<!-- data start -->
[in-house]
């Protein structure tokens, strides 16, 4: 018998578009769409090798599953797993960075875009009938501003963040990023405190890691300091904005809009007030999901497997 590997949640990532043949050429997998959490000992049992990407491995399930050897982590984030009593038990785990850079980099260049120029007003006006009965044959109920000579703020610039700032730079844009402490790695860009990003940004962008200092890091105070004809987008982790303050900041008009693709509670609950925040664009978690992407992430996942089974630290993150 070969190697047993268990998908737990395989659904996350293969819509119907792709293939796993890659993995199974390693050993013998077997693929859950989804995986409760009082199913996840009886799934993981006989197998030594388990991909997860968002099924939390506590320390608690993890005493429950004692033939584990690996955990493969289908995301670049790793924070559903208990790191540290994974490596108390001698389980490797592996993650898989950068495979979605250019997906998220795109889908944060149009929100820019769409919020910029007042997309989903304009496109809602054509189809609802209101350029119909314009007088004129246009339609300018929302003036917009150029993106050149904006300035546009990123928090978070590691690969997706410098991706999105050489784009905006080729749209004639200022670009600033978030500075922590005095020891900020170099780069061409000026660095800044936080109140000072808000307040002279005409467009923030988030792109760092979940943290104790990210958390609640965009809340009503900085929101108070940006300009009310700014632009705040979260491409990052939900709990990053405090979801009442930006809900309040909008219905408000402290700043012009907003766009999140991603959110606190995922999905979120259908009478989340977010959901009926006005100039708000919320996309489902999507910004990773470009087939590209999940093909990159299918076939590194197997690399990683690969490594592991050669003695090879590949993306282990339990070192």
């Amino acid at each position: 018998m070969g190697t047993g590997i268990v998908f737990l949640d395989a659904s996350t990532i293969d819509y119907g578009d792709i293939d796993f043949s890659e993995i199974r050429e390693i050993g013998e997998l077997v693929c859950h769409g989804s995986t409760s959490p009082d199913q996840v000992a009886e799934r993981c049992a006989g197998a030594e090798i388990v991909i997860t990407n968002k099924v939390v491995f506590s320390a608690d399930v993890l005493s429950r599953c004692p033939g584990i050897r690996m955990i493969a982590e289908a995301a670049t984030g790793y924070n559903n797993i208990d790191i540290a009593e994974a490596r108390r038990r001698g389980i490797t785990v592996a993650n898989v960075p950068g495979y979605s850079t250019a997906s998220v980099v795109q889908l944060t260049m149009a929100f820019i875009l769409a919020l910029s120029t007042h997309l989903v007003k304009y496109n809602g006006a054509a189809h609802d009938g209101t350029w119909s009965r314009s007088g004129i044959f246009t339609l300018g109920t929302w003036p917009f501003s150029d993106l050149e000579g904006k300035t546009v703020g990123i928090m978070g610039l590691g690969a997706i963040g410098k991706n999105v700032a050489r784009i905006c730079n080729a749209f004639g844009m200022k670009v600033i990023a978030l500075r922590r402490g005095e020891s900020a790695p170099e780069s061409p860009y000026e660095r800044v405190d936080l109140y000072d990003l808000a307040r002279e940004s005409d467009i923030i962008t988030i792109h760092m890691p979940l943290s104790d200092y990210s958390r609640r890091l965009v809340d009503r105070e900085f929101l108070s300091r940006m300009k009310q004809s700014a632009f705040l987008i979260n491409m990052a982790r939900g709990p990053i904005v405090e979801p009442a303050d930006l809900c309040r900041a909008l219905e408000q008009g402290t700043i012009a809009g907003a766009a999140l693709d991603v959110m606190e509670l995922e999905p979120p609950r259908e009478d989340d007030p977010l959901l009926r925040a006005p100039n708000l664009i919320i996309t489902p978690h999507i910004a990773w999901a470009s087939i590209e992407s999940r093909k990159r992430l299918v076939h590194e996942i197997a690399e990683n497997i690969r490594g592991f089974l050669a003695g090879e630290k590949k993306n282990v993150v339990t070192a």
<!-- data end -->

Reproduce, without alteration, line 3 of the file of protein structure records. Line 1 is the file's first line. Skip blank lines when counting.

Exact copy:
């Amino acid at each position: 018998m070969g190697t047993g590997i268990v998908f737990l949640d395989a659904s996350t990532i293969d819509y119907g578009d792709i293939d796993f043949s890659e993995i199974r050429e390693i050993g013998e997998l077997v693929c859950h769409g989804s995986t409760s959490p009082d199913q996840v000992a009886e799934r993981c049992a006989g197998a030594e090798i388990v991909i997860t990407n968002k099924v939390v491995f506590s320390a608690d399930v993890l005493s429950r599953c004692p033939g584990i050897r690996m955990i493969a982590e289908a995301a670049t984030g790793y924070n559903n797993i208990d790191i540290a009593e994974a490596r108390r038990r001698g389980i490797t785990v592996a993650n898989v960075p950068g495979y979605s850079t250019a997906s998220v980099v795109q889908l944060t260049m149009a929100f820019i875009l769409a919020l910029s120029t007042h997309l989903v007003k304009y496109n809602g006006a054509a189809h609802d009938g209101t350029w119909s009965r314009s007088g004129i044959f246009t339609l300018g109920t929302w003036p917009f501003s150029d993106l050149e000579g904006k300035t546009v703020g990123i928090m978070g610039l590691g690969a997706i963040g410098k991706n999105v700032a050489r784009i905006c730079n080729a749209f004639g844009m200022k670009v600033i990023a978030l500075r922590r402490g005095e020891s900020a790695p170099e780069s061409p860009y000026e660095r800044v405190d936080l109140y000072d990003l808000a307040r002279e940004s005409d467009i923030i962008t988030i792109h760092m890691p979940l943290s104790d200092y990210s958390r609640r890091l965009v809340d009503r105070e900085f929101l108070s300091r940006m300009k009310q004809s700014a632009f705040l987008i979260n491409m990052a982790r939900g709990p990053i904005v405090e979801p009442a303050d930006l809900c309040r900041a909008l219905e408000q008009g402290t700043i012009a809009g907003a766009a999140l693709d991603v959110m606190e509670l995922e999905p979120p609950r259908e009478d989340d007030p977010l959901l009926r925040a006005p100039n708000l664009i919320i996309t489902p978690h999507i910004a990773w999901a470009s087939i590209e992407s999940r093909k990159r992430l299918v076939h590194e996942i197997a690399e990683n497997i690969r490594g592991f089974l050669a003695g090879e630290k590949k993306n282990v993150v339990t070192a």